Source: ABS Census 2016, Customised Report. Highest qualification completed by workers in this job (in any field of study). Qualifications needed by new workers might be different from the qualifications of workers already in the job.
Skills and Knowledge
Employers look for Factory Process Workers who are reliable, can work independently and are hardworking.
Skills can be improved through training or experience.
Watching gauges, dials, or other indicators to make sure a machine is working properly.
36%Operation and control
Controlling equipment or systems.
Keeping track of how well work is progressing so you can make changes or improvements.
34%Coordination with others
Being adaptable and coordinating work with other people.
Thinking about the pros and cons of different ways to solve a problem.
32%Quality control analysis
Doing tests and checking products, services, or processes to make sure they are working properly.
Reading work related information.
Talking to others.
Listening to others, not interrupting, and asking good questions.
29%Complex problem solving
Noticing a problem and figuring out the best way to solve it.
Understanding why people react the way they do.
Teaching people how to do something.
27%Judgment and decision making
Figuring out the pros and cons of different options and choosing the best one.
Managing your own and other peoples' time to get work done.
Being able to use what you have learnt to solve problems now and again in the future.
Figuring out why a machine or system went wrong and working out what to do about it.
Maintaining equipment and deciding what maintenance will be needed in the future.
Fixing machines or systems.
Deciding on the kind of tools and equipment needed to do a job.
Looking for ways to help people.
These are important topics, subjects or knowledge areas.
39%Production and processing
Raw materials, production processes, quality control, costs, and ways of making and distributing goods.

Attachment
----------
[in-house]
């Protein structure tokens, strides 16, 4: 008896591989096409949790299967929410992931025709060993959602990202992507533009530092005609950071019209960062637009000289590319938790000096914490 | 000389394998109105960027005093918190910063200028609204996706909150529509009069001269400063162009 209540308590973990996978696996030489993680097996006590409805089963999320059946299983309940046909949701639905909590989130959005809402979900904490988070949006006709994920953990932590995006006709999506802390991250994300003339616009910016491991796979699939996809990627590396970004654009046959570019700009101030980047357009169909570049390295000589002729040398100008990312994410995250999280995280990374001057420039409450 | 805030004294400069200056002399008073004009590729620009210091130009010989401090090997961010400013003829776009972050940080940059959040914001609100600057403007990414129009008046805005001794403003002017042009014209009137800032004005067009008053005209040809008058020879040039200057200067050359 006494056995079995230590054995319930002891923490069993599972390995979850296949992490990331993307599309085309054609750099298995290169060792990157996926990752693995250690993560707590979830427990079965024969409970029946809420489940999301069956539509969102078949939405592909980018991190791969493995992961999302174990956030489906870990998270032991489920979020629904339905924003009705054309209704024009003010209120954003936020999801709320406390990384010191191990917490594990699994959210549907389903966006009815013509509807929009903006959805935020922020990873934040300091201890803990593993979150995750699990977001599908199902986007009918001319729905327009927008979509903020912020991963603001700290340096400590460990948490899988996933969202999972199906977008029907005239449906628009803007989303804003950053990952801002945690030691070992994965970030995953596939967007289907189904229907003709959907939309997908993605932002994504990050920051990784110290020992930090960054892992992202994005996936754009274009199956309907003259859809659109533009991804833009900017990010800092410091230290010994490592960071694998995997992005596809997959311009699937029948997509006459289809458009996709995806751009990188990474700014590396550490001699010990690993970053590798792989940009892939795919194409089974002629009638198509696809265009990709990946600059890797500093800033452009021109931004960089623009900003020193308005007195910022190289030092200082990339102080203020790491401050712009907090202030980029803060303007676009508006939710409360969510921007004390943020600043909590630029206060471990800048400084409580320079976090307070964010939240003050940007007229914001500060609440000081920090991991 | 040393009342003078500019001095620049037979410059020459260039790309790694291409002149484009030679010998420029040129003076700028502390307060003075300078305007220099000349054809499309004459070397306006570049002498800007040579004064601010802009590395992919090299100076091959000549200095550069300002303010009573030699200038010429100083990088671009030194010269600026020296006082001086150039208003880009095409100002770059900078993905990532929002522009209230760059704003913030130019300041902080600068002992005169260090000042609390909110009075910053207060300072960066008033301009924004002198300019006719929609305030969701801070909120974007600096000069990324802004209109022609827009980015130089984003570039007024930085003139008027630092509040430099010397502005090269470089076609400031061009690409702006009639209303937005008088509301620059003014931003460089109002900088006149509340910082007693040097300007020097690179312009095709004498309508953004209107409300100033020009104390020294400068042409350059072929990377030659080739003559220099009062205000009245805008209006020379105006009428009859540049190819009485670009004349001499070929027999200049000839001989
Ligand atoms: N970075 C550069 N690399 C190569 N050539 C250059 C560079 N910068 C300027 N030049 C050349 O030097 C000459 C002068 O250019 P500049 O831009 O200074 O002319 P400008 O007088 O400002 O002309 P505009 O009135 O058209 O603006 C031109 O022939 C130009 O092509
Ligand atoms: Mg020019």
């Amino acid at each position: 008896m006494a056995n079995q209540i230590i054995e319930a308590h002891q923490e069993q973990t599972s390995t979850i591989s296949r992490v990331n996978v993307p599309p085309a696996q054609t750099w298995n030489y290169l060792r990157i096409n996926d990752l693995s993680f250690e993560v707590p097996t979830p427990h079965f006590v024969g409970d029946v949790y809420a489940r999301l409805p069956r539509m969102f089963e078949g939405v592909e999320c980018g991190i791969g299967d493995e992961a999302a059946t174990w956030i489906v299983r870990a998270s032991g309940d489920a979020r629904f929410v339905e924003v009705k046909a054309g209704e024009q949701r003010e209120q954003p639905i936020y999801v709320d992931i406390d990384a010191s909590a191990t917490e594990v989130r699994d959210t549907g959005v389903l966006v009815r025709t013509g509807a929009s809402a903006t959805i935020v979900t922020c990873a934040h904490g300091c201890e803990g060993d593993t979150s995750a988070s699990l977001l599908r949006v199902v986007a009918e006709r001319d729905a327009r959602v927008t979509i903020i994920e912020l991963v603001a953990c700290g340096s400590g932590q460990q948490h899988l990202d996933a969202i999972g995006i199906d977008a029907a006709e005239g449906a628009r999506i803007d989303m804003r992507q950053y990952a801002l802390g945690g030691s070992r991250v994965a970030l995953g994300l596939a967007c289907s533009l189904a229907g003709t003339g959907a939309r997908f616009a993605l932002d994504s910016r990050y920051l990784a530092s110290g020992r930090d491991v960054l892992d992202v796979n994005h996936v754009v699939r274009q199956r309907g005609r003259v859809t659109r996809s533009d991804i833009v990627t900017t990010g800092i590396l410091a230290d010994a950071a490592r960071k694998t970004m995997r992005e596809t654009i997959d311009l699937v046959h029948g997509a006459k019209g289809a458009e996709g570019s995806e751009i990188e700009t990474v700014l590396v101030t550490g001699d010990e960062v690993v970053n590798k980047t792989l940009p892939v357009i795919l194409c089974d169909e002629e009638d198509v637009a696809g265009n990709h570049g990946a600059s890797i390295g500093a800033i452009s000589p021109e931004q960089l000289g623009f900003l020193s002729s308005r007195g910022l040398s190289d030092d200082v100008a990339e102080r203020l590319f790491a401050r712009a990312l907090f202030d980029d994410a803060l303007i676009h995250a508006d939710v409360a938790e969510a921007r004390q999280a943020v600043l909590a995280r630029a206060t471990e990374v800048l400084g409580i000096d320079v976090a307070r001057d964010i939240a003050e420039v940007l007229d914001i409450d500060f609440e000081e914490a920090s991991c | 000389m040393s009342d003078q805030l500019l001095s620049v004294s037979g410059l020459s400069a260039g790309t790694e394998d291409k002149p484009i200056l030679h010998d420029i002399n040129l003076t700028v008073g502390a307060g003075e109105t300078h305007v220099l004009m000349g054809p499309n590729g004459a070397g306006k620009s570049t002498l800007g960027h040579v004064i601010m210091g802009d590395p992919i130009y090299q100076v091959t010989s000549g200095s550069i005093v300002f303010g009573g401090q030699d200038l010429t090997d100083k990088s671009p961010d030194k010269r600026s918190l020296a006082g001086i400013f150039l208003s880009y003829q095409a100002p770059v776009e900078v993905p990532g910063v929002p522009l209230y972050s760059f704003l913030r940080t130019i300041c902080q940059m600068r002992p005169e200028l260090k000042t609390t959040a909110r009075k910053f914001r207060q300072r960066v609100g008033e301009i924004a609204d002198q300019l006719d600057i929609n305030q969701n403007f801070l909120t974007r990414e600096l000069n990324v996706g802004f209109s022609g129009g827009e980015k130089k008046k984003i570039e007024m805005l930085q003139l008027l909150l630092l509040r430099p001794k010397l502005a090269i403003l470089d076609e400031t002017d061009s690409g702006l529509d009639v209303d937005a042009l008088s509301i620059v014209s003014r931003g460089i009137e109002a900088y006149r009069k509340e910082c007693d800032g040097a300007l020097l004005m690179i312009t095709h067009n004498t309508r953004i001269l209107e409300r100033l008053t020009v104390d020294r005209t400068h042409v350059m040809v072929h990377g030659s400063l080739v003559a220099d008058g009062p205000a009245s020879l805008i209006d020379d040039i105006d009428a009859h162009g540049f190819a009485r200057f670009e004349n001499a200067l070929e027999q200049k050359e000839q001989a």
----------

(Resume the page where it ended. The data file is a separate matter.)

Machines and tools, including their designs, uses, repair, and maintenance.
Arithmetic, algebra, geometry, calculus, or statistics.
English language including the meaning and spelling of words, rules of composition, and grammar.
31%Education and training
Curriculum and training design, teaching and instruction for individuals and groups, and the measurement of training effects.
26%Public safety and security
Use of equipment, rules and ideas to protect people, data, property, and institutions.
24%Engineering and technology
Use engineering, science and technology to design and produce goods and services.
23%Computers and electronics
Circuit boards, processors, chips, electronic equipment, and computer hardware and software, including applications and programming.
Chemical composition, structure, and properties. How chemicals are made, used, mixed, and can change.
20%Administration and management
Business principles involved in strategic planning, leadership, and coordinating people and resources.
19%Building and construction
Materials, and methods used to construct or repair houses, buildings, or other structures like highways and roads.
Design techniques, tools, and principles used to make detailed technical plans, blueprints, drawings, and models.
Moving people or goods by air, rail, sea, or road.
17%Customer and personal service
Understanding customer needs, providing good quality service, and measuring customer satisfaction.
Human behaviour; differences in ability, personality, and interests; learning and motivation; research methods; assessing and treating disorders.
16%Communications and media
Media production, communication, and dissemination. Includes written, spoken, and visual media.
15%Personnel and human resources
Recruiting and training people, managing pay and other entitlements (like sick leave), and negotiating pay and conditions.
14%Law and government
How our laws and courts work. Government rules and regulations, and the political system.